Saturdays Artists Series, Part III: Georges Braque

El Hurgador [Arte en la Red]: Manos a la obra (IV) - Braque, Vereshchagin,  Nicolaou, Alpuy

The first thing I will say is that Georges Braque was a friend of Picasso…

The second thing I will say is that he was, together with Picasso, the creator of cubism

Braque was born in Argenteuil-sur-Seine, on the 13th of May 1882. His family were artisans and he grew up in Le Havre where he studied at the École des Beaux-Arts from 1897 until 1899.

As of 1908 Braque began to disrupt and interrupt his lines and started to form geometric figures and break away from classical construction of the composition. He also introduced texts in his paintings and created the collage. After 1912 he began to develop more time to nature mort paintings and began to abandon the use of the geometric figures.

He moved to Varengeville-sur-Mer in 1930. Then, perhaps as a result of the Second World War, he started creating more sombre and austere works and as of 1947, he was not able to continue his work due to illness. In 1961 he became the first living painter to have a retrospective of his work exhibited at Le Louvre. He died in Paris on the 31st of August of 1963.

Reference cubism, Braque started painting in a way that he would superimpose surfaces with many angles, developing the painting from the form of a cube. He used very few colours during this phase. Later he developed analytic cubism, roughly lasting from 1909 through 1912. This type of cubism is characterised by objects that are progressively de-structured until the point that they become unrecognisable. The third form is synthetic cubism, which means it has unity of composition.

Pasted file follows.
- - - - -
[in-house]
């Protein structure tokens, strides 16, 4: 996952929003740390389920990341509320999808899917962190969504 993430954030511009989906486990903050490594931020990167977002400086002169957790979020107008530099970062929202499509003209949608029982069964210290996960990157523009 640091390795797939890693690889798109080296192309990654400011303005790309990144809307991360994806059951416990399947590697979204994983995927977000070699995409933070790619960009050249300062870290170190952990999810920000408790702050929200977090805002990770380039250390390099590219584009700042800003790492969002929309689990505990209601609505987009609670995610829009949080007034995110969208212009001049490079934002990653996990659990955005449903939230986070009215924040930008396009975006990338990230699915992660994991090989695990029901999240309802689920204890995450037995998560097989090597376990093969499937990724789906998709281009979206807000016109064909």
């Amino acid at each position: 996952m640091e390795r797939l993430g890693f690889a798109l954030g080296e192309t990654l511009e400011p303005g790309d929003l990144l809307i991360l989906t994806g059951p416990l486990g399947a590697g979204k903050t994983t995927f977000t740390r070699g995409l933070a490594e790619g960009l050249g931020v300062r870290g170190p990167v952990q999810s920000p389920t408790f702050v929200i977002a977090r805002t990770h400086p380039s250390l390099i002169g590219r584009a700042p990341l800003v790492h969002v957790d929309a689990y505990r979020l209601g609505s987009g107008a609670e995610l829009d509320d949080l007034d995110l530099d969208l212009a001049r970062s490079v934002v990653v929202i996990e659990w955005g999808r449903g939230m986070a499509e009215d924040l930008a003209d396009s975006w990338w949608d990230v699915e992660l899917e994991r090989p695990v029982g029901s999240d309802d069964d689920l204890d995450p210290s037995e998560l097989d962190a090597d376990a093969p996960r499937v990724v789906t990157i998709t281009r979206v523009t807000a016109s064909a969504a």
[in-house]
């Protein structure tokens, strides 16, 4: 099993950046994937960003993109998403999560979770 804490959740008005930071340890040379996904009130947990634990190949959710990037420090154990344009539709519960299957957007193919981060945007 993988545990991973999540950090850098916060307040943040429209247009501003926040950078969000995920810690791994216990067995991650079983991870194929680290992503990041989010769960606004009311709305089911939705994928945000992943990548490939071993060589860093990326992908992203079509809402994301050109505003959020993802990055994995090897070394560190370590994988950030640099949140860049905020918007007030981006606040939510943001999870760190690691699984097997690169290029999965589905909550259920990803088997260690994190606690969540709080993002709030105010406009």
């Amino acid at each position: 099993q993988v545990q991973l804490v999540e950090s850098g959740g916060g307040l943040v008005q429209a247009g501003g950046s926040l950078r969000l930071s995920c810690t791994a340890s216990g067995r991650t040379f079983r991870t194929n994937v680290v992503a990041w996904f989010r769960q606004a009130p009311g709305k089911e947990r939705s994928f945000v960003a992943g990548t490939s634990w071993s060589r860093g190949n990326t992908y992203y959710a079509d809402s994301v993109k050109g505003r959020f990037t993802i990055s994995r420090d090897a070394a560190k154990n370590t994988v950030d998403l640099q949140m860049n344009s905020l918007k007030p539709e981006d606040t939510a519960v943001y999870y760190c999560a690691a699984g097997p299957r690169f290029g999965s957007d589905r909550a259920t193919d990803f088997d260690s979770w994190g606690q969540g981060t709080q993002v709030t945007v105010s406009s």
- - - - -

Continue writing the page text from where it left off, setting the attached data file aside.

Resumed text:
I must conclude by saying that Braque’s early works reflect a similarity with fauvism which was very popular in France from 1904 through 1908. His paintings, during this period, were very colourful and most were landscapes, considered pre-cubist.

Here is a study of some of the work of Georges Braque. If you like it, please give the photo montage video a like and if you will, please subscribe to our YouTube channel, it will help us enormously and we will greatly appreciate it.

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  1. Sheree · 4 Days Ago

    Now, I have heard of him!

  2. Brad Osborne · 3 Days Ago

    Well, I hadn’t left a comment here at first, because I was still trying to figure out my own thoughts about this artist. I do find his works pleasing to the eye. The repeated geometric shapes read like a painting made by putting sticky notes one on top of the other. Visually it is appealing to the eye, but it falls somewhere between surreal and abstract. Although I come away with a good understanding of the conceptualized image, I find little else that speaks to me on a deeper level. I would not throw his works out of the house, but I would not overpay for them either. Great post, Francisco!

    • Francisco Bravo Cabrera · 3 Days Ago

      You are so right Brad, perhaps that is why cubism did not grow and develop and just died, becoming an era in art history without development, not like abstract art which grew during the same time but is still valued and done today. T’hank you my friend.

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